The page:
Back in May, J.J. Abrams delighted fans and newcomers alike with his mass audience-friendly (yet still fan-serving) reboot of "Star Trek." It's been a six month wait, but finally we all get to enjoy the movie at home thanks to today's Blu-ray/DVD release. What many people may not realize however, is that the wait could have been longer.
"Trek" was originally set to hit theaters on Christmas Day in 2008. Paramount chose to delay that release to May 2009, which turned out pretty well. Abrams didn't mind either, since it gave him extra time to ensure that the movie would have something for all who might be interested. "We had the luxury of time," he said in a recent interview with MTV's Josh Horowitz. "I would argue that literally the last ten days of our post process we did 30% of the work."
Pretty incredible when you think about it, to think that so much of the polish that made the movie such a joyful work of eye candy came down to the final week and a half. Which isn't to say that the movie wouldn't have been finished if the release date had stayed put.
"Post production time is like closet space, you fill as much as you’ve got," Abrams explained. "If you’re told you have three months, you kick and scream and say its impossible and then you get it done. If you’re told you have a year and a half you think 'oh my God I have a year and a half' and you still get it done."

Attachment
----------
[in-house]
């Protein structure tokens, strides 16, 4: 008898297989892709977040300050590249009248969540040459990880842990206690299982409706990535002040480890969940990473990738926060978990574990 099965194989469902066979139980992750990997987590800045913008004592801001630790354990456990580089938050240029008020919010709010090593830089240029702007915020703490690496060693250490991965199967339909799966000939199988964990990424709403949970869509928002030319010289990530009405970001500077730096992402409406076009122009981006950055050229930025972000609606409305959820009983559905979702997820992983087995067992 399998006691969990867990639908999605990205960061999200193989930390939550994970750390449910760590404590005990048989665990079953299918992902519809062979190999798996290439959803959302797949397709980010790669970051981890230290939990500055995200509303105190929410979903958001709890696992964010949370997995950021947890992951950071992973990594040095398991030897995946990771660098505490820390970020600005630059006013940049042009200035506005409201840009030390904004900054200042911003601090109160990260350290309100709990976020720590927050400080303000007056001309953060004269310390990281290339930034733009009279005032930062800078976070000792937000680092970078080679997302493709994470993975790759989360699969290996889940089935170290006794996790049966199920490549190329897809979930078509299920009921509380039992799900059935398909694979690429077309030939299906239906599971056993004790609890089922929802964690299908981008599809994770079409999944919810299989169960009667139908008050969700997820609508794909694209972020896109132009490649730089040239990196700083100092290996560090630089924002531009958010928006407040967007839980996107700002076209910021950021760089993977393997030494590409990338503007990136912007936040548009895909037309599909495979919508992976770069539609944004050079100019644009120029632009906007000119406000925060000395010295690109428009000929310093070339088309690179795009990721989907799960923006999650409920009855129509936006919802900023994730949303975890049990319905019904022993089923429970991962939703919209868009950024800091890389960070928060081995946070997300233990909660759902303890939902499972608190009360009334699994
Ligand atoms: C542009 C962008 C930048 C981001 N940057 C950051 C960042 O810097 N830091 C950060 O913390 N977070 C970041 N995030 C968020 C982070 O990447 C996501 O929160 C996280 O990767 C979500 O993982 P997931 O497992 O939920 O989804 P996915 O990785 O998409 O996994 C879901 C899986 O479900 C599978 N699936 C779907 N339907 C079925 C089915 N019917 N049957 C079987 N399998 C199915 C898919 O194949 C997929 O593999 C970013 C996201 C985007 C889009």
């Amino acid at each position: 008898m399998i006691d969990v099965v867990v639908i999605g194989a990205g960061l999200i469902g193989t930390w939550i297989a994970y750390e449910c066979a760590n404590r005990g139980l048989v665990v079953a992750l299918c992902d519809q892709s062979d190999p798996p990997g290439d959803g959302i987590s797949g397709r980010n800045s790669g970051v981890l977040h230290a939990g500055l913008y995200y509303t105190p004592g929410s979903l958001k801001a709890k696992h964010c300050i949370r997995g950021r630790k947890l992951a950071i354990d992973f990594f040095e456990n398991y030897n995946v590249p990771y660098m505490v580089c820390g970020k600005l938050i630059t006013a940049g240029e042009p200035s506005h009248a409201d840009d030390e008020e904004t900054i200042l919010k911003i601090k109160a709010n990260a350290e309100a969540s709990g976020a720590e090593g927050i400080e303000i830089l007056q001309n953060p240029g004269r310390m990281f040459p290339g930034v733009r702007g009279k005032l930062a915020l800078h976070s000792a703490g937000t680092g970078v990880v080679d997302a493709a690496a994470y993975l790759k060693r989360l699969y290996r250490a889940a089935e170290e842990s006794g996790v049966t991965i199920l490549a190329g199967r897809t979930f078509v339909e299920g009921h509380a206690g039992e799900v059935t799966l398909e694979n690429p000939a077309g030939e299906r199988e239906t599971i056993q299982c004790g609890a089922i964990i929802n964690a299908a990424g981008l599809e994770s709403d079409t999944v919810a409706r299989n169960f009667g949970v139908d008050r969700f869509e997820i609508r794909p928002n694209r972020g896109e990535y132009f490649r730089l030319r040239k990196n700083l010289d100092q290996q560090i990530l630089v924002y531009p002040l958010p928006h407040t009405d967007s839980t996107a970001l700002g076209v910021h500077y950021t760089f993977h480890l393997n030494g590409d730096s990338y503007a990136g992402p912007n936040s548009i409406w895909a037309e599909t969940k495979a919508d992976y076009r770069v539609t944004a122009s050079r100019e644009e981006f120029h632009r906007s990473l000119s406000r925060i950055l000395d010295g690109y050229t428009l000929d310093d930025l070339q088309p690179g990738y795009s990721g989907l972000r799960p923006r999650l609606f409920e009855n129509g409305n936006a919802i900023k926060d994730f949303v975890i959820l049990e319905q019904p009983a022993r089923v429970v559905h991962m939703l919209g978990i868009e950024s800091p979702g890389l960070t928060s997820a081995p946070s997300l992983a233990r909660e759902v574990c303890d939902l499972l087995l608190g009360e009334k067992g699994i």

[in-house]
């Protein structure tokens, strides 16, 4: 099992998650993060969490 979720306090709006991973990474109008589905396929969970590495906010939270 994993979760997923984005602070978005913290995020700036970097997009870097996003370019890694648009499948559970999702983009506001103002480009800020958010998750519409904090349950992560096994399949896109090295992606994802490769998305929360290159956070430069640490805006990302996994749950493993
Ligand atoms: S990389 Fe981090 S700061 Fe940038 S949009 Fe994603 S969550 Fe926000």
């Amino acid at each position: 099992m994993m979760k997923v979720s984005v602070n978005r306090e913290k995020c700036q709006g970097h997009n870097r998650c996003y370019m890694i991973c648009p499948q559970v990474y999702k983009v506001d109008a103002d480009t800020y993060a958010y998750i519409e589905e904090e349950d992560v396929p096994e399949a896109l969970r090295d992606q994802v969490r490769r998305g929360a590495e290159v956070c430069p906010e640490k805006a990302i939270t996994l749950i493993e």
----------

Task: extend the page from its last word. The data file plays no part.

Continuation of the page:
Of course, the extra time wasn't just spent on polish. As fans will soon learn from the home video release, a fair bit of material was left on the cutting room floor. Considering how much a labor of love this project was for Abrams, how much effort he clearly put into it, you might think it was hard for him to dump anything. Not so.
"I tend to not really kick and scream much about that stuff," he said. "I’m happy to lose something if it makes the movie work. None of those scenes felt like they were going to be cut but when you’re looking at the movie you realize this confuses people or you realize that is redundant."
That's all well and good, but there's a saying in the field of journalism: you have to learn to kill your babies. It's bleak, sure. But it speaks very directly to the editing process, how some things, no matter how much you like them for one reason or another, simply don't belong. When pressed, Abrams relented; there was one cut in particular the he would have preferred to keep.
"The one scene that I really did want to keep for a number of reasons was the Nero in prison sequence," he said, not at all regretful. "For many reasons I think the movie benefited from having cut it."
Have you picked up the home video release of "Star Trek" yet? Does the movie hold up for you, six months later? Do you have any thoughts on deleted scenes that could've/should've been kept in?